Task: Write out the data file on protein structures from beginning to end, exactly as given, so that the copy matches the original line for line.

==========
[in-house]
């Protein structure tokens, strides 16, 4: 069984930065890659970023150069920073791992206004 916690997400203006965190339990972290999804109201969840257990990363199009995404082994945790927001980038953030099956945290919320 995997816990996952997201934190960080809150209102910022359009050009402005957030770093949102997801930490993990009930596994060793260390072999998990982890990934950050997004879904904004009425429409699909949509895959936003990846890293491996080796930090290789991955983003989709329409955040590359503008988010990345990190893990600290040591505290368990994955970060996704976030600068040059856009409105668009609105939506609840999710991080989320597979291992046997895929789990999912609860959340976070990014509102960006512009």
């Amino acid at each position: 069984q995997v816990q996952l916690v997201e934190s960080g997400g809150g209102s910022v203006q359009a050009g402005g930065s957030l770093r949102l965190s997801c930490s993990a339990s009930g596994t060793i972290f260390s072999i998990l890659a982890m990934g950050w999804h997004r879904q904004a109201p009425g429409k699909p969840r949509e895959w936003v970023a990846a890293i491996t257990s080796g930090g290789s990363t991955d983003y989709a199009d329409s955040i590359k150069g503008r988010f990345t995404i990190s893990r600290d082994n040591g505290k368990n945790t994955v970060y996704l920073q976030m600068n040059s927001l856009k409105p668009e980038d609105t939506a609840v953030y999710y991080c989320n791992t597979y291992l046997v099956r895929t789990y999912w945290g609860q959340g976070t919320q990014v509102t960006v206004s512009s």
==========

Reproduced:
[in-house]
């Protein structure tokens, strides 16, 4: 069984930065890659970023150069920073791992206004 916690997400203006965190339990972290999804109201969840257990990363199009995404082994945790927001980038953030099956945290919320 995997816990996952997201934190960080809150209102910022359009050009402005957030770093949102997801930490993990009930596994060793260390072999998990982890990934950050997004879904904004009425429409699909949509895959936003990846890293491996080796930090290789991955983003989709329409955040590359503008988010990345990190893990600290040591505290368990994955970060996704976030600068040059856009409105668009609105939506609840999710991080989320597979291992046997895929789990999912609860959340976070990014509102960006512009």
């Amino acid at each position: 069984q995997v816990q996952l916690v997201e934190s960080g997400g809150g209102s910022v203006q359009a050009g402005g930065s957030l770093r949102l965190s997801c930490s993990a339990s009930g596994t060793i972290f260390s072999i998990l890659a982890m990934g950050w999804h997004r879904q904004a109201p009425g429409k699909p969840r949509e895959w936003v970023a990846a890293i491996t257990s080796g930090g290789s990363t991955d983003y989709a199009d329409s955040i590359k150069g503008r988010f990345t995404i990190s893990r600290d082994n040591g505290k368990n945790t994955v970060y996704l920073q976030m600068n040059s927001l856009k409105p668009e980038d609105t939506a609840v953030y999710y991080c989320n791992t597979y291992l046997v099956r895929t789990y999912w945290g609860q959340g976070t919320q990014v509102t960006v206004s512009s």